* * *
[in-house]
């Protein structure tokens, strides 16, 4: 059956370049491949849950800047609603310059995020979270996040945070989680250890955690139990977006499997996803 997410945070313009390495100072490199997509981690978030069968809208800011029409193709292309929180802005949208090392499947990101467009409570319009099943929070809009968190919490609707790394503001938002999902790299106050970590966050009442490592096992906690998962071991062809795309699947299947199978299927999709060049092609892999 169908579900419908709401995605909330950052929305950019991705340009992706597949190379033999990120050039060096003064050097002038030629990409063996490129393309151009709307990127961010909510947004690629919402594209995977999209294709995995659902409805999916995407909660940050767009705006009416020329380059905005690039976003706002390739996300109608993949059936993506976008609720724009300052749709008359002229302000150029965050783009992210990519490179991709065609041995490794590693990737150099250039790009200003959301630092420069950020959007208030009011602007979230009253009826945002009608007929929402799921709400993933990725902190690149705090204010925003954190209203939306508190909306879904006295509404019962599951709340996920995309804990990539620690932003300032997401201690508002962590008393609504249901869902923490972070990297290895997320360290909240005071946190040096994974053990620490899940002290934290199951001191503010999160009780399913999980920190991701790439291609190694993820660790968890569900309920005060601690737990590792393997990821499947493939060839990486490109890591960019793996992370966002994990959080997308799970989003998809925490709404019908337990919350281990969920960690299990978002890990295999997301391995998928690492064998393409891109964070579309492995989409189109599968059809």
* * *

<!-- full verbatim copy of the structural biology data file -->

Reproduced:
[in-house]
């Protein structure tokens, strides 16, 4: 059956370049491949849950800047609603310059995020979270996040945070989680250890955690139990977006499997996803 997410945070313009390495100072490199997509981690978030069968809208800011029409193709292309929180802005949208090392499947990101467009409570319009099943929070809009968190919490609707790394503001938002999902790299106050970590966050009442490592096992906690998962071991062809795309699947299947199978299927999709060049092609892999 169908579900419908709401995605909330950052929305950019991705340009992706597949190379033999990120050039060096003064050097002038030629990409063996490129393309151009709307990127961010909510947004690629919402594209995977999209294709995995659902409805999916995407909660940050767009705006009416020329380059905005690039976003706002390739996300109608993949059936993506976008609720724009300052749709008359002229302000150029965050783009992210990519490179991709065609041995490794590693990737150099250039790009200003959301630092420069950020959007208030009011602007979230009253009826945002009608007929929402799921709400993933990725902190690149705090204010925003954190209203939306508190909306879904006295509404019962599951709340996920995309804990990539620690932003300032997401201690508002962590008393609504249901869902923490972070990297290895997320360290909240005071946190040096994974053990620490899940002290934290199951001191503010999160009780399913999980920190991701790439291609190694993820660790968890569900309920005060601690737990590792393997990821499947493939060839990486490109890591960019793996992370966002994990959080997308799970989003998809925490709404019908337990919350281990969920960690299990978002890990295999997301391995998928690492064998393409891109964070579309492995989409189109599968059809």